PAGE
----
It was the music and teachings of Cecil Taylor that led a young Jemeel Moondoc into modern jazz, and he has remained a devoted disciple ever since. Moondoc studied with Cecil Taylor and played in his Black Music Ensemble at Antioch College in 1970–1971, becoming a featured soloist. His own early group, the Ensemble Muntu, which included William Parker and Rashid Bakr, had aspects of the Taylor sound, but deeply reflected other influences as well. Moondoc would become known as an interpreter of the legacy being created by Ornette Coleman during the New York loft scene of the 1970s.

For this anticipated Seattle performance, Moondoc reunites with long time New York colleague, now Seattle-area resident, trumpeter Nathan Breedlove.

“When I lived with Evelyn Blakey on 7th and Ave B, Moon and I were neighbors. He has a place on 5th and C. Butch Morris lived on the end of the block. Cats were all over the place, as you well know, those were the days,” recalls Breedlove about their days together in Greenwich Village. “Jemeel basically is a protege of Cecil Taylor and a true heir to Ornette.”

The Chicago-born saxophonist has continued producing in a post-free jazz mindset for many years, working with bassist William Parker and others on the adventuresome avant-garde fringes. In 2014, he released his first album under his name since 2003, the post-free progressive Zookeeper’s House (Relative Pitch, 2014). The five-track set captures a distinctly live vibrancy and vulnerability in the studio.

Moondoc and Breedlove will be joined by Seattle-based drummer Jamael Nance, forming a trio without bass. But when you consider that Louis Armstrong’s Hot Fives and Sevens and the Benny Goodman Quartet were ensembles without bass, the concept becomes less of a cutting-edge, avant-garde endeavor. There is where the truth lies, and on this evening, the concept will be launched into a new realm of musical discovery.

Opening will be Vancouver string master, Gordon Grdina. Grdina is an oud player/guitarist whose sound is a combination of mainstream jazz, free-form improvisation, and Arabic classical music. A protégé of jazz great Gary Peacock, he is a well-respected contributor to the jazz and world music scenes, constantly being sought out for projects that need an original, multicultural sound.

For this performance, he is teamed with legendary Seattle composer/pianist Wayne Horvitz and trailblazing clarinetist James Falzone.

“We will be doing a few solo pieces as well as group improvisation, digging into some Arabic Maqam and will possibly play a few Iraqi folk pieces,” says Grdina. “The concert is going to be largely freely improvised. I’ve been a huge fan of Wayne’s playing for years and am really looking forward to the opportunity to play with him. James I’d heard about for years but hadn’t heard live until recently at the Vancouver Jazz festival, and I was blown away by his ingenuity, depth and command of his instrument.”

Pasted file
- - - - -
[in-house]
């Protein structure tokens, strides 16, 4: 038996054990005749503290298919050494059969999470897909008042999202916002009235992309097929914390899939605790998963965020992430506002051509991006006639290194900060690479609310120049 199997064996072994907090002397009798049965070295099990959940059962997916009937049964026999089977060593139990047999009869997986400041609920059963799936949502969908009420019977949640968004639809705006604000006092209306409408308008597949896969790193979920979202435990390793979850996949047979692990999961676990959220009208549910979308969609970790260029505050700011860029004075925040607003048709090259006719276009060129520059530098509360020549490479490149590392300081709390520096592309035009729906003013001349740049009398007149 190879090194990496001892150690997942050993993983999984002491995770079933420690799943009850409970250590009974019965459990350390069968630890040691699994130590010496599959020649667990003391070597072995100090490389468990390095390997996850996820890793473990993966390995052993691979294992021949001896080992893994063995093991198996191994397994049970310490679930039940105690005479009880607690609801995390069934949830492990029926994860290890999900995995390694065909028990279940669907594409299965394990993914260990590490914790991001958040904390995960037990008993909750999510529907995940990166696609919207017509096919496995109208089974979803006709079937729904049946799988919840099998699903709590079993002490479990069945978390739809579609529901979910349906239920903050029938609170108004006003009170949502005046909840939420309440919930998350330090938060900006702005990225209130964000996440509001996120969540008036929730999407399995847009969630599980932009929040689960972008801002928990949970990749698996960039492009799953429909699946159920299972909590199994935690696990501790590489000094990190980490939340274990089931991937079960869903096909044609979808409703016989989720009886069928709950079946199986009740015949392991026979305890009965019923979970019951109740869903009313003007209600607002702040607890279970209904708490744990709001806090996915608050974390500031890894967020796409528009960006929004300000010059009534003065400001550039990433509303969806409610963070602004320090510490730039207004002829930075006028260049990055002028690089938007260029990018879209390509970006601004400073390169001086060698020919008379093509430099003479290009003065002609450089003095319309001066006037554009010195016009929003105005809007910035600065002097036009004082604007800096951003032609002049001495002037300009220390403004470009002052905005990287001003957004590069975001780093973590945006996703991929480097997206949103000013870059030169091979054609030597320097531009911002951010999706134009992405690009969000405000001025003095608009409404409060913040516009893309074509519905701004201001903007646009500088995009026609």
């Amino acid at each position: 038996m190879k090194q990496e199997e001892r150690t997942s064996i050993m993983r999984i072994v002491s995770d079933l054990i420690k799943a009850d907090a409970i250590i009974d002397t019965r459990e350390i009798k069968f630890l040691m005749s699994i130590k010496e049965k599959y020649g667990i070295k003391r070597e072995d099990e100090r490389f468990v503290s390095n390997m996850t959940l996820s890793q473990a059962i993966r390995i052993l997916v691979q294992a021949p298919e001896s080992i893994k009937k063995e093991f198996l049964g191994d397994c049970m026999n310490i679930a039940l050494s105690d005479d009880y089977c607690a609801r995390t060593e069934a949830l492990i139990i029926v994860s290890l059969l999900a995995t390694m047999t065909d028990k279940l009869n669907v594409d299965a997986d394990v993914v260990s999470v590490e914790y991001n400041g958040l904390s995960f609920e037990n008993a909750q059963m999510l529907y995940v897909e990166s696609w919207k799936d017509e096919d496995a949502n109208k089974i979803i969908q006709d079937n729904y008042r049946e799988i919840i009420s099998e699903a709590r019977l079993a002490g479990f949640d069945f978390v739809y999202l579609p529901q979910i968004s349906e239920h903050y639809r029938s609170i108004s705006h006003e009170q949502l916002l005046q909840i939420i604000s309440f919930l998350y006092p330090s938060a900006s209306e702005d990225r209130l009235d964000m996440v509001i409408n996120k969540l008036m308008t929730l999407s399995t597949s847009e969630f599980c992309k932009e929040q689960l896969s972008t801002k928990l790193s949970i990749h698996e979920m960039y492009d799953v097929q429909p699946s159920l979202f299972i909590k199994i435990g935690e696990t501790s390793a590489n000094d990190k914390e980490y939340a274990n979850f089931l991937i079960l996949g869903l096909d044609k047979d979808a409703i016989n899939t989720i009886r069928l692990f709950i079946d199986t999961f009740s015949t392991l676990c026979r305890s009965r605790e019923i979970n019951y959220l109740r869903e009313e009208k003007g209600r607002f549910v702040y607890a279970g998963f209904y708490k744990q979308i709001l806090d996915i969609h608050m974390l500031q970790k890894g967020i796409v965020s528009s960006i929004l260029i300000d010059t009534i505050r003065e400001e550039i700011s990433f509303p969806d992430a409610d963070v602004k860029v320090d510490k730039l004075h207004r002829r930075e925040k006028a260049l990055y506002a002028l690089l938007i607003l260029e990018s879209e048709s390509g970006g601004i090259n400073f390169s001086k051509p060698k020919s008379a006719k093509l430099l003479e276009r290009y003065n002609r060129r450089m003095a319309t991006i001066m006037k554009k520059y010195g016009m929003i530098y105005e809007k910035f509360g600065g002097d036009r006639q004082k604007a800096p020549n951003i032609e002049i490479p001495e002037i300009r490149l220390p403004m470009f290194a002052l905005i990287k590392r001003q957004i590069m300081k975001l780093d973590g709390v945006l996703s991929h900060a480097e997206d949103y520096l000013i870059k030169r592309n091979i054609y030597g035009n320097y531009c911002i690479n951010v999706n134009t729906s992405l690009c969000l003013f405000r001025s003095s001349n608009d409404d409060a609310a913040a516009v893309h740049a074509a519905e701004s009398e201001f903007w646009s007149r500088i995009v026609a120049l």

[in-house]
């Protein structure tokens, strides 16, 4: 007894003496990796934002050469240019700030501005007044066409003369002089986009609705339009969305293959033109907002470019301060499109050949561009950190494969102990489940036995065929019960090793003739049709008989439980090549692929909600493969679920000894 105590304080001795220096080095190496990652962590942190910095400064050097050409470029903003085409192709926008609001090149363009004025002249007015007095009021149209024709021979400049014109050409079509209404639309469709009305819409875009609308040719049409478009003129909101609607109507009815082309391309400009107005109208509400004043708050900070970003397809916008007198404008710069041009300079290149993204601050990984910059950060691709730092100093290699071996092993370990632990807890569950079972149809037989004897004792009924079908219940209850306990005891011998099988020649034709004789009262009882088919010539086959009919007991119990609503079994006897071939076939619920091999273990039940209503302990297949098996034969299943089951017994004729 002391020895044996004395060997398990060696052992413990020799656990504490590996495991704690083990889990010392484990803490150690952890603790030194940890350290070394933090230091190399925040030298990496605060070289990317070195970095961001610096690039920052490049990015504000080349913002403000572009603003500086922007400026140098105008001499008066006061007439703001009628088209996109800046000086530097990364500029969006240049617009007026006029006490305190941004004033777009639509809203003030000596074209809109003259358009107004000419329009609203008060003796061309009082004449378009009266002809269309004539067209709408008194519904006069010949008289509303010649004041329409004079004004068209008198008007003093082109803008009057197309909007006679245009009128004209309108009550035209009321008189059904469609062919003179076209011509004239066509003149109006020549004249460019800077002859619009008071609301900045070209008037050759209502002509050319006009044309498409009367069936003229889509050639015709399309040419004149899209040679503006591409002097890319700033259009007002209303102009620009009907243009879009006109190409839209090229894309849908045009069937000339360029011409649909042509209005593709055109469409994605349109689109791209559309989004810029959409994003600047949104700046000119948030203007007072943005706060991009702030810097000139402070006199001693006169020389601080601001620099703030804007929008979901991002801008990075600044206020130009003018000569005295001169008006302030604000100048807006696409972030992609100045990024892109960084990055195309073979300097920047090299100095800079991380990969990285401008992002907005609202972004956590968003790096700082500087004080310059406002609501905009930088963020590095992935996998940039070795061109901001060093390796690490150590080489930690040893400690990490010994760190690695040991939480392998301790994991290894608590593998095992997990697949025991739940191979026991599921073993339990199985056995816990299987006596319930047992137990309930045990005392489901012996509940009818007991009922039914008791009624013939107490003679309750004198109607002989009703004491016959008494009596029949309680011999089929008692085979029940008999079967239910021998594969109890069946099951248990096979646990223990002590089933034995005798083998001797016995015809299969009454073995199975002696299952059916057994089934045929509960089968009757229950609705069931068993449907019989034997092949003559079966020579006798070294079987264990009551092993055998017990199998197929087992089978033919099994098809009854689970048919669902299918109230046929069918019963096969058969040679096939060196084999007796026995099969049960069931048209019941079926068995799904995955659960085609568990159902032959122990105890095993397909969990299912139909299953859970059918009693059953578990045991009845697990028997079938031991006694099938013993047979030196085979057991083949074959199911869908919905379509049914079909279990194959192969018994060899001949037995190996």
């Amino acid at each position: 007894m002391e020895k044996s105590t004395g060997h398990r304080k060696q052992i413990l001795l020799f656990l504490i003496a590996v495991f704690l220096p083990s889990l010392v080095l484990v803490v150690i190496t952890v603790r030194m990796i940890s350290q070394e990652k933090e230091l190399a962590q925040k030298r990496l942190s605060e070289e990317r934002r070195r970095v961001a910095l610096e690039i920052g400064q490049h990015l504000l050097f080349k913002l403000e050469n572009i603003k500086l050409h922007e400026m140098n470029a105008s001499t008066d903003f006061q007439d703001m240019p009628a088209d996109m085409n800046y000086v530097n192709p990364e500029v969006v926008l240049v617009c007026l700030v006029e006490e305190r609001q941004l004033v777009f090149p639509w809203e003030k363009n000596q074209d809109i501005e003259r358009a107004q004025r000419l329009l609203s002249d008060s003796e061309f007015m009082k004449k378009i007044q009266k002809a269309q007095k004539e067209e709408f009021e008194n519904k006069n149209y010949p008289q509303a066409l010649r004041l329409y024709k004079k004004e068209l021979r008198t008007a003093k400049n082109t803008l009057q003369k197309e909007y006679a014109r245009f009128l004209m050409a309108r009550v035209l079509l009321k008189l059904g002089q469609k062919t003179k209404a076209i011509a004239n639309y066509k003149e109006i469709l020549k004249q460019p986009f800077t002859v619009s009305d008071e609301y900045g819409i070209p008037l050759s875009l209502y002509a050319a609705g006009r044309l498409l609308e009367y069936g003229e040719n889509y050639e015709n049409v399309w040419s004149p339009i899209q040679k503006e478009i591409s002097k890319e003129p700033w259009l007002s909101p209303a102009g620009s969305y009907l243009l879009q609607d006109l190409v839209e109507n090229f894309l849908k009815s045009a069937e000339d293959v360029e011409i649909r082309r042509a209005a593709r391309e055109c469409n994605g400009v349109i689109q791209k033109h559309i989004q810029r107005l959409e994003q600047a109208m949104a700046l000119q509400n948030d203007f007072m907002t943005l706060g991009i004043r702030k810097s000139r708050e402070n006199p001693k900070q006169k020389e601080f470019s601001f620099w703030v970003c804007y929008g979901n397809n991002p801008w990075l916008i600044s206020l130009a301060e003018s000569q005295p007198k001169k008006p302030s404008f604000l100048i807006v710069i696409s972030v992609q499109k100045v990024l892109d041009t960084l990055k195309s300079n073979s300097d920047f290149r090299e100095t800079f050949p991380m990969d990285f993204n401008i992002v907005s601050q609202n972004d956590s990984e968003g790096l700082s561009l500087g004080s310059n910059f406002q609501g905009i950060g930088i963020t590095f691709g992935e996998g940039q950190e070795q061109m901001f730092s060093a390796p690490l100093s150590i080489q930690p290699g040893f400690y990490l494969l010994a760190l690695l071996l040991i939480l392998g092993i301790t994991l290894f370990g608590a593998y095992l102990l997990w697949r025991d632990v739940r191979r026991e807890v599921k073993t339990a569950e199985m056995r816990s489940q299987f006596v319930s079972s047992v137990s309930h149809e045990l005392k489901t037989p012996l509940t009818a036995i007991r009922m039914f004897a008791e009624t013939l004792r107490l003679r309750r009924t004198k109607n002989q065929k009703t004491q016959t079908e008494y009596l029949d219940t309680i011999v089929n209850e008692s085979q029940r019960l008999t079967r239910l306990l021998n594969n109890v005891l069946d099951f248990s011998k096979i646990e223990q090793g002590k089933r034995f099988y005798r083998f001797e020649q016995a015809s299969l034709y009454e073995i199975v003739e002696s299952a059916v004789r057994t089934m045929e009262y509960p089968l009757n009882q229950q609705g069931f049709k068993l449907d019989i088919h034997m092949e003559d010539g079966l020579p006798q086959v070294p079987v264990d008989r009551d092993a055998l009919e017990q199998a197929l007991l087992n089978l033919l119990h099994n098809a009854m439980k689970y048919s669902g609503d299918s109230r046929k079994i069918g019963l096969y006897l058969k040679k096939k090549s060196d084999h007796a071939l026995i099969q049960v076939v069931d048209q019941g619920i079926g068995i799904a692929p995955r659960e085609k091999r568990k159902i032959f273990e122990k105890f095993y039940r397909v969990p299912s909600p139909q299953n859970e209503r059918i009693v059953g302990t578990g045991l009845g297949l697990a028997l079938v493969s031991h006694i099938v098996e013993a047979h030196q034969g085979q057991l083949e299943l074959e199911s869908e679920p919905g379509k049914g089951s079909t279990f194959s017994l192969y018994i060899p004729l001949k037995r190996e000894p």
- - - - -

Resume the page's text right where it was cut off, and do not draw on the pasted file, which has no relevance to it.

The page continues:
Falzone may indeed be the X factor in this explosive commingling of musical genius. The multi-genre clarinetist and award-winning composer is Chair of Music at the distinguished Cornish College of the Arts, and has fully integrated himself into his new community since his arrival from Chicago a year ago. For one evening Grdina’s unique approach both musically and culturally will bond these three innovators into one harmonious contingent.

Mark Guiliana Jazz Quartet / Happy Orchestra

Thursday, October 12, 7:30pm | Triple Door
$22 adult | $20 Earshot member & seniors | $10 students & military

Few drummers in recent years have experienced a more meteoric rise to the top of his field than Mark Guiliana. He has been making big waves in New York and has accumulated a dizzying list of impressive collaborators including songwriter and producer Meshell Ndegeocello, guitarist-vocalist Lionel Loueke, and jazz icon John Scofield, among others. He released a duo album entitled Mehliana with Brad Mehldau (who is also appearing at the Earshot Jazz Festival on October 25, in a rare solo piano concert).

Perhaps most notably, Guiliana worked with saxophonist Donny McCaslin’s band, leading to a central role on Blackstar, David Bowie’s multiple Grammy Award-winning final album.

Guiliana is steeped in eclectic electronic sounds as well as jazz, and has carved out a remarkable niche by integrating the innovations of programmed percussion back into the drum set, becoming one of the most influential drummers of his generation by pairing stunning technical facility with a sublime musicality.